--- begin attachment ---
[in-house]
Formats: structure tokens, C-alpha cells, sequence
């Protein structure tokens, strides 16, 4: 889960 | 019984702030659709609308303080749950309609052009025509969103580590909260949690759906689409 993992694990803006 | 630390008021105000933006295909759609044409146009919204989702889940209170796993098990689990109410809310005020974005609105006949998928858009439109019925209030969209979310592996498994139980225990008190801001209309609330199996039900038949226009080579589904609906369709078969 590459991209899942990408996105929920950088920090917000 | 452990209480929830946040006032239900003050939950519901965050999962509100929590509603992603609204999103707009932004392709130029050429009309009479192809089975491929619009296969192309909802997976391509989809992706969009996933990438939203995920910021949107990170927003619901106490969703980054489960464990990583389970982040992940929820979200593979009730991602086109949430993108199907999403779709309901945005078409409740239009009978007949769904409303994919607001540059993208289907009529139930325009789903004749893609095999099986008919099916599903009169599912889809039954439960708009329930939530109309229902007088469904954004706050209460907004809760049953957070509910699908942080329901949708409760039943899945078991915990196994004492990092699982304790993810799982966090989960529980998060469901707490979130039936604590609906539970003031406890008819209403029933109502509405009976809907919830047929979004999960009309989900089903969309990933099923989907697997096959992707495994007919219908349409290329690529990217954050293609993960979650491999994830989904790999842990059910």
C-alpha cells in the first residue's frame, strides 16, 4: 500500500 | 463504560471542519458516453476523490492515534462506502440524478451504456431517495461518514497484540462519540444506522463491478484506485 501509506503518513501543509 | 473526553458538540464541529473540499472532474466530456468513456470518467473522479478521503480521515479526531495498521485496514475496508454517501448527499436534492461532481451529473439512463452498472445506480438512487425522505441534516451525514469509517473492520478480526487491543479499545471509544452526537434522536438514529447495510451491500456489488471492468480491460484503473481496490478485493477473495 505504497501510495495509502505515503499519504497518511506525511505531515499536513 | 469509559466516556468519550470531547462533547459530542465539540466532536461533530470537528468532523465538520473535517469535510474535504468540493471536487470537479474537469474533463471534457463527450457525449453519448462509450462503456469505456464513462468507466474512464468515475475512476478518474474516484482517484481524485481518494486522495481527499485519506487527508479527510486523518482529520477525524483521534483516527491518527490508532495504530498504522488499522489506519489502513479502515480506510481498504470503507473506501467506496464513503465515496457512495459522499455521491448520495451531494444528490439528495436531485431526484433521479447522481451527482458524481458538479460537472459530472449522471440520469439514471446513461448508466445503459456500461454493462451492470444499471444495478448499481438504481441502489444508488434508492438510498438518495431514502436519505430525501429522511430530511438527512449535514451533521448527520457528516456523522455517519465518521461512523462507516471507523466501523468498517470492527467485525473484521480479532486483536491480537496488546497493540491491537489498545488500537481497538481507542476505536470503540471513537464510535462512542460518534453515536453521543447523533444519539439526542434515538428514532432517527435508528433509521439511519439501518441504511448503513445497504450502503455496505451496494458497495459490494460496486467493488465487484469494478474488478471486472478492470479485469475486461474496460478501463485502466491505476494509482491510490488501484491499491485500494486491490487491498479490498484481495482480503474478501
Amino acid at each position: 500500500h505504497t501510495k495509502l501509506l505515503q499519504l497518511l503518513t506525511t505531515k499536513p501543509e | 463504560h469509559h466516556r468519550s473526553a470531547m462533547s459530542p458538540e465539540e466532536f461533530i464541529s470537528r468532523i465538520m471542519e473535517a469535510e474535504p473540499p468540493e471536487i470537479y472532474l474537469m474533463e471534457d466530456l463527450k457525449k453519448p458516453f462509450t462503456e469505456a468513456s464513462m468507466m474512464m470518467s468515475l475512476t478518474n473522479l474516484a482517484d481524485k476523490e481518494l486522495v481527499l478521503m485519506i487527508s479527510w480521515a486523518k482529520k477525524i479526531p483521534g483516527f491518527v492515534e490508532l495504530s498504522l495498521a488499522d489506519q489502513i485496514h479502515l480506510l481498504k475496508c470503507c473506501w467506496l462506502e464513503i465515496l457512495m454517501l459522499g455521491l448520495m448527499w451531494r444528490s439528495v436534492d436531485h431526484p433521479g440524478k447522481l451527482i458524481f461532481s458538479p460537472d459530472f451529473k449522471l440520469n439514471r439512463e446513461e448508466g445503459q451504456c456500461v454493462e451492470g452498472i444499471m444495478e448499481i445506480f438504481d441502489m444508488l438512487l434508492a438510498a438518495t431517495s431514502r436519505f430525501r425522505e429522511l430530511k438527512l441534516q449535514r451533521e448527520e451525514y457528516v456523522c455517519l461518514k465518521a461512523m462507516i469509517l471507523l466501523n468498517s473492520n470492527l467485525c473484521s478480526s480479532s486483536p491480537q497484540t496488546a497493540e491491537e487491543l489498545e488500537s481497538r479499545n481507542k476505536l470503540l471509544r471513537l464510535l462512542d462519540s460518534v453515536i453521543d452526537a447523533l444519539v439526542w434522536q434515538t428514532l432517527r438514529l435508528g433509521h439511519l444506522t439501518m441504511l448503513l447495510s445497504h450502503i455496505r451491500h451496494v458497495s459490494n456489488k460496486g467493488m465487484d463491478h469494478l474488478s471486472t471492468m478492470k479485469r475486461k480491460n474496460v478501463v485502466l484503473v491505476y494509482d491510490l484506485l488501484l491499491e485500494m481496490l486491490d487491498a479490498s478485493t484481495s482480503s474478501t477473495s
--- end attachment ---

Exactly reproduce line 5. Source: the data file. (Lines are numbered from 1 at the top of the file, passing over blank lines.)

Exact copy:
Amino acid at each position: 500500500h505504497t501510495k495509502l501509506l505515503q499519504l497518511l503518513t506525511t505531515k499536513p501543509e | 463504560h469509559h466516556r468519550s473526553a470531547m462533547s459530542p458538540e465539540e466532536f461533530i464541529s470537528r468532523i465538520m471542519e473535517a469535510e474535504p473540499p468540493e471536487i470537479y472532474l474537469m474533463e471534457d466530456l463527450k457525449k453519448p458516453f462509450t462503456e469505456a468513456s464513462m468507466m474512464m470518467s468515475l475512476t478518474n473522479l474516484a482517484d481524485k476523490e481518494l486522495v481527499l478521503m485519506i487527508s479527510w480521515a486523518k482529520k477525524i479526531p483521534g483516527f491518527v492515534e490508532l495504530s498504522l495498521a488499522d489506519q489502513i485496514h479502515l480506510l481498504k475496508c470503507c473506501w467506496l462506502e464513503i465515496l457512495m454517501l459522499g455521491l448520495m448527499w451531494r444528490s439528495v436534492d436531485h431526484p433521479g440524478k447522481l451527482i458524481f461532481s458538479p460537472d459530472f451529473k449522471l440520469n439514471r439512463e446513461e448508466g445503459q451504456c456500461v454493462e451492470g452498472i444499471m444495478e448499481i445506480f438504481d441502489m444508488l438512487l434508492a438510498a438518495t431517495s431514502r436519505f430525501r425522505e429522511l430530511k438527512l441534516q449535514r451533521e448527520e451525514y457528516v456523522c455517519l461518514k465518521a461512523m462507516i469509517l471507523l466501523n468498517s473492520n470492527l467485525c473484521s478480526s480479532s486483536p491480537q497484540t496488546a497493540e491491537e487491543l489498545e488500537s481497538r479499545n481507542k476505536l470503540l471509544r471513537l464510535l462512542d462519540s460518534v453515536i453521543d452526537a447523533l444519539v439526542w434522536q434515538t428514532l432517527r438514529l435508528g433509521h439511519l444506522t439501518m441504511l448503513l447495510s445497504h450502503i455496505r451491500h451496494v458497495s459490494n456489488k460496486g467493488m465487484d463491478h469494478l474488478s471486472t471492468m478492470k479485469r475486461k480491460n474496460v478501463v485502466l484503473v491505476y494509482d491510490l484506485l488501484l491499491e485500494m481496490l486491490d487491498a479490498s478485493t484481495s482480503s474478501t477473495s